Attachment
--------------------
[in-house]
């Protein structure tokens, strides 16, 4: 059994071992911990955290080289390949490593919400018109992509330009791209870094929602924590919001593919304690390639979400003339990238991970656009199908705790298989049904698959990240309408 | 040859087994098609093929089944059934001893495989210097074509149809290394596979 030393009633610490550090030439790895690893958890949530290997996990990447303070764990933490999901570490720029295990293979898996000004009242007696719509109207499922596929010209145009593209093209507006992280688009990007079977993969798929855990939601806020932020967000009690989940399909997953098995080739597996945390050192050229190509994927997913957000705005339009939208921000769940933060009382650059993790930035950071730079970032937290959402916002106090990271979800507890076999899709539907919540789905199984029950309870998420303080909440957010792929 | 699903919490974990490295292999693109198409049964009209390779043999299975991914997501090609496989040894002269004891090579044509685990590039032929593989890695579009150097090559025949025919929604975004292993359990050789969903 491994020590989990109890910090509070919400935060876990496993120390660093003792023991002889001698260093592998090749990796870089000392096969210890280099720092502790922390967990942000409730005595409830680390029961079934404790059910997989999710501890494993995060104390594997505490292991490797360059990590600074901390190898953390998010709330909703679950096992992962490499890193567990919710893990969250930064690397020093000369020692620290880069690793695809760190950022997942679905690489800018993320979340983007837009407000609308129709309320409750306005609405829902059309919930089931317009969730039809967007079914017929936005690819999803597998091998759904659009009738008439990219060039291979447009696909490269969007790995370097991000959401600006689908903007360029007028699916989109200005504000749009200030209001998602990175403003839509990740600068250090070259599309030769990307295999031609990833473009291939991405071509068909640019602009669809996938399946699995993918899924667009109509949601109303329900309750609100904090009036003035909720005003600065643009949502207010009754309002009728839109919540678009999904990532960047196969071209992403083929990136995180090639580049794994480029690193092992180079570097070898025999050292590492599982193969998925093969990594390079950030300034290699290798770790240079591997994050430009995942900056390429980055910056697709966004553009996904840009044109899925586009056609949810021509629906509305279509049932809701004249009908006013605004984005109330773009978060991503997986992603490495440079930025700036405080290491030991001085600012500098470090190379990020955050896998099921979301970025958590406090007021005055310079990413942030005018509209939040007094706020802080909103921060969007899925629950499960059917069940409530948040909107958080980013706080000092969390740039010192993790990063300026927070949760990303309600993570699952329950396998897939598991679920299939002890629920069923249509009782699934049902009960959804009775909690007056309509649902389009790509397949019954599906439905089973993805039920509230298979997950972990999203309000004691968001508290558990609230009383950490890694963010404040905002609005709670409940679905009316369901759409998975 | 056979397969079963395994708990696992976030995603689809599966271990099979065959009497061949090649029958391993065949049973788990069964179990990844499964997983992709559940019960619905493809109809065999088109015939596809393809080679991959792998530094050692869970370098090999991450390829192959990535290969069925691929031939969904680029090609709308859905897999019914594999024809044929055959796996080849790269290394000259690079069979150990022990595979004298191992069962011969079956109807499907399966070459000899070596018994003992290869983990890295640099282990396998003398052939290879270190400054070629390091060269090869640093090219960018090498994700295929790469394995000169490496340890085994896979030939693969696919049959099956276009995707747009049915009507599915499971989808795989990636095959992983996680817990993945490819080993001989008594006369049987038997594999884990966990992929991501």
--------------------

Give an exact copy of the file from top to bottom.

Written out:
[in-house]
């Protein structure tokens, strides 16, 4: 059994071992911990955290080289390949490593919400018109992509330009791209870094929602924590919001593919304690390639979400003339990238991970656009199908705790298989049904698959990240309408 | 040859087994098609093929089944059934001893495989210097074509149809290394596979 030393009633610490550090030439790895690893958890949530290997996990990447303070764990933490999901570490720029295990293979898996000004009242007696719509109207499922596929010209145009593209093209507006992280688009990007079977993969798929855990939601806020932020967000009690989940399909997953098995080739597996945390050192050229190509994927997913957000705005339009939208921000769940933060009382650059993790930035950071730079970032937290959402916002106090990271979800507890076999899709539907919540789905199984029950309870998420303080909440957010792929 | 699903919490974990490295292999693109198409049964009209390779043999299975991914997501090609496989040894002269004891090579044509685990590039032929593989890695579009150097090559025949025919929604975004292993359990050789969903 491994020590989990109890910090509070919400935060876990496993120390660093003792023991002889001698260093592998090749990796870089000392096969210890280099720092502790922390967990942000409730005595409830680390029961079934404790059910997989999710501890494993995060104390594997505490292991490797360059990590600074901390190898953390998010709330909703679950096992992962490499890193567990919710893990969250930064690397020093000369020692620290880069690793695809760190950022997942679905690489800018993320979340983007837009407000609308129709309320409750306005609405829902059309919930089931317009969730039809967007079914017929936005690819999803597998091998759904659009009738008439990219060039291979447009696909490269969007790995370097991000959401600006689908903007360029007028699916989109200005504000749009200030209001998602990175403003839509990740600068250090070259599309030769990307295999031609990833473009291939991405071509068909640019602009669809996938399946699995993918899924667009109509949601109303329900309750609100904090009036003035909720005003600065643009949502207010009754309002009728839109919540678009999904990532960047196969071209992403083929990136995180090639580049794994480029690193092992180079570097070898025999050292590492599982193969998925093969990594390079950030300034290699290798770790240079591997994050430009995942900056390429980055910056697709966004553009996904840009044109899925586009056609949810021509629906509305279509049932809701004249009908006013605004984005109330773009978060991503997986992603490495440079930025700036405080290491030991001085600012500098470090190379990020955050896998099921979301970025958590406090007021005055310079990413942030005018509209939040007094706020802080909103921060969007899925629950499960059917069940409530948040909107958080980013706080000092969390740039010192993790990063300026927070949760990303309600993570699952329950396998897939598991679920299939002890629920069923249509009782699934049902009960959804009775909690007056309509649902389009790509397949019954599906439905089973993805039920509230298979997950972990999203309000004691968001508290558990609230009383950490890694963010404040905002609005709670409940679905009316369901759409998975 | 056979397969079963395994708990696992976030995603689809599966271990099979065959009497061949090649029958391993065949049973788990069964179990990844499964997983992709559940019960619905493809109809065999088109015939596809393809080679991959792998530094050692869970370098090999991450390829192959990535290969069925691929031939969904680029090609709308859905897999019914594999024809044929055959796996080849790269290394000259690079069979150990022990595979004298191992069962011969079956109807499907399966070459000899070596018994003992290869983990890295640099282990396998003398052939290879270190400054070629390091060269090869640093090219960018090498994700295929790469394995000169490496340890085994896979030939693969696919049959099956276009995707747009049915009507599915499971989808795989990636095959992983996680817990993945490819080993001989008594006369049987038997594999884990966990992929991501």